After doing a little window-shopping we worked up an appetite for our next stop: falafels! Le Marais is a neighborhood in the 4eme arrondissement of Paris, not only famous for being one of Paris’s trendiest neighborhoods, but also being home to Paris’ jewish community who happen to serve up some of the best falafels. Unfortunately, we got much too excited before we realized every Jewish falafel restaurant in Le Marais was closed on Saturdays (hello, Shabbat) so we headed to get falafels from a different part of the world, Lebanon (and a different part of Paris). Back to Opéra we went. ¯\_(ツ)_/¯

When you walk into La Pause Libanaise, a small, glass-windowed restaurant, you may not expect much, but this Lebanese place is one of the best rated Lebanese places in Paris for its fresh, fast and flavorful food. Me and my friends each got a plate of a lot of different Lebanese dishes (falafel, hummus, tabouleh, baba ganoush, raheb, and spinach/feta pastry) with the option to add meat like beef and lamb. The whole plate, except for the pastry and the meat is cold so if you’re hiding from the cold Parisian winds in the winter this may not be the warming meal your looking for, but they have a couple hot appetizers and mint tea that could keep you warm! But it’s definitely a great place to go to in the hotter months and even so, we got our food quickly, the service was good, and we enjoyed every bite!

La Pause Libanaise

8 Rue de l’Isly,

75009 Paris

Open Monday to Saturday, 12pm to 4:30pm and 6:30pm to 10pm

3. Wild & the Moon

While it’s hard to pin-point a specific country that the health-food trend emerged from, this café serving up smoothie-bowls, chaga hot chocolate, and gluten-free, refined sugar-free, and dairy-free desserts is definitely not your classic French café. This place has been one of my favorite spots in Paris since I moved to France. Their creators are committed to making home-made products made with vegetables, fruits and herbs that are organic, local and ethically sourced. You won’t find any refined sugar, additives, preservatives or GMOs in their cold-pressed juices, non-dairy lattes, smoothies, soups, salads and desserts, which is something I love about this place.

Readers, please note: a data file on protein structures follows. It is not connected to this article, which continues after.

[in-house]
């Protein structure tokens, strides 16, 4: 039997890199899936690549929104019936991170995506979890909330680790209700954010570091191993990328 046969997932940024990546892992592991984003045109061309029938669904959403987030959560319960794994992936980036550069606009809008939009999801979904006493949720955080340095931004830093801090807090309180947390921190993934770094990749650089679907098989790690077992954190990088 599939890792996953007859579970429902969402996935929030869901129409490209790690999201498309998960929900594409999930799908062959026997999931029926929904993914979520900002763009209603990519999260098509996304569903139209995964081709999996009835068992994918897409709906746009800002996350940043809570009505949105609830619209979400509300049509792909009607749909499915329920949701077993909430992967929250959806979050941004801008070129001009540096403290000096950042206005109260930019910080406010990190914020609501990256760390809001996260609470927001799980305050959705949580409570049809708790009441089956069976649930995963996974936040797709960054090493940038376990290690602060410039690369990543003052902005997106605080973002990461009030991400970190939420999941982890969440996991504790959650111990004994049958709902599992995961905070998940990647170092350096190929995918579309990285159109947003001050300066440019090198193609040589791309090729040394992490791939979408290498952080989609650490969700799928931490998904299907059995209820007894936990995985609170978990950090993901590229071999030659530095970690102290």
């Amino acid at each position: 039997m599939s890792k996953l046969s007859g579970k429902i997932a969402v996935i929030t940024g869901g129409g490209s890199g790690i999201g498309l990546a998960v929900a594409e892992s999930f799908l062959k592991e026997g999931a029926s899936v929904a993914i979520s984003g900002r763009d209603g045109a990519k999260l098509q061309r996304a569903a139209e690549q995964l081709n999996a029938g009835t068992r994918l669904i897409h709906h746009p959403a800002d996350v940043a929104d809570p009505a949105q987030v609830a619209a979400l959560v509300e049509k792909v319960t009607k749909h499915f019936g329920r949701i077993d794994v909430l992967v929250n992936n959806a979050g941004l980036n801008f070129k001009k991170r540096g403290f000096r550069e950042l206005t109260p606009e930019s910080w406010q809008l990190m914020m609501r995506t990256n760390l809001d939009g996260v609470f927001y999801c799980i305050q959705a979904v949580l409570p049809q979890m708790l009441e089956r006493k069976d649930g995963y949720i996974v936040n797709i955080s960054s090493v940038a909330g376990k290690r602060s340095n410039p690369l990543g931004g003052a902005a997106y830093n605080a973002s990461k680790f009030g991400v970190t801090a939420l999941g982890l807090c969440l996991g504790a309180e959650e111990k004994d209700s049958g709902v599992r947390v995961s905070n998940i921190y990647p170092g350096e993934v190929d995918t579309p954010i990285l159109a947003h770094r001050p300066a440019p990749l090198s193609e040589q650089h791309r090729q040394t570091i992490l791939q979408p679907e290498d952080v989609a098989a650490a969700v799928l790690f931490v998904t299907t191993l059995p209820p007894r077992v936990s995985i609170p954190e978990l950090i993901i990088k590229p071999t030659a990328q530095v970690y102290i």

It’s definitely going to cost you more than a coffee en terrace elsewhere in Paris, but depending on your budget it might be worth it to pay a little extra to go a places like Wild & the Moon, which is committed to bettering the environment and its customers by providing healthy, environmentally friendly meals.

There are six Wild and the Moon locations so check out their site here for more info:

4. BMK Paris-Bamako

Our last stop might have been my favorite place of the day. This African restaurant has dishes inspired from all over Africa like Senegal, Ethiopia, and Congo. For apps we tried the fries and the alloco (fried plantains!!) which were both delicious. For our entrées we had the Yassa, the Mafé, and the Durban Vegan Bowl, but I think the Mafé (rice with a peanut-based sauce) was my favorite! What’s cool about this place is that it offers a lot of its dishes in a vegan form so anybody can try the usually meat-based dishes. We didn’t end up getting dessert because we were so full, but the “cooki-huètes” (peanut butter cookies) and the sweet potato cake sounded really good. Honestly would go back for just the alloco alone, but I would definitely recommend a whole meal to anyone!

BMK Paris-Bamako

14, Rue de la Fidélité

75010 Paris

Open Tuesday to Thursday 12:00pm to 10:30pm

and Friday to Saturday 12:00pm to 11:00pm

Hope you enjoyed this little tour of Paris' international food scene! Comment if you have any more suggestions :)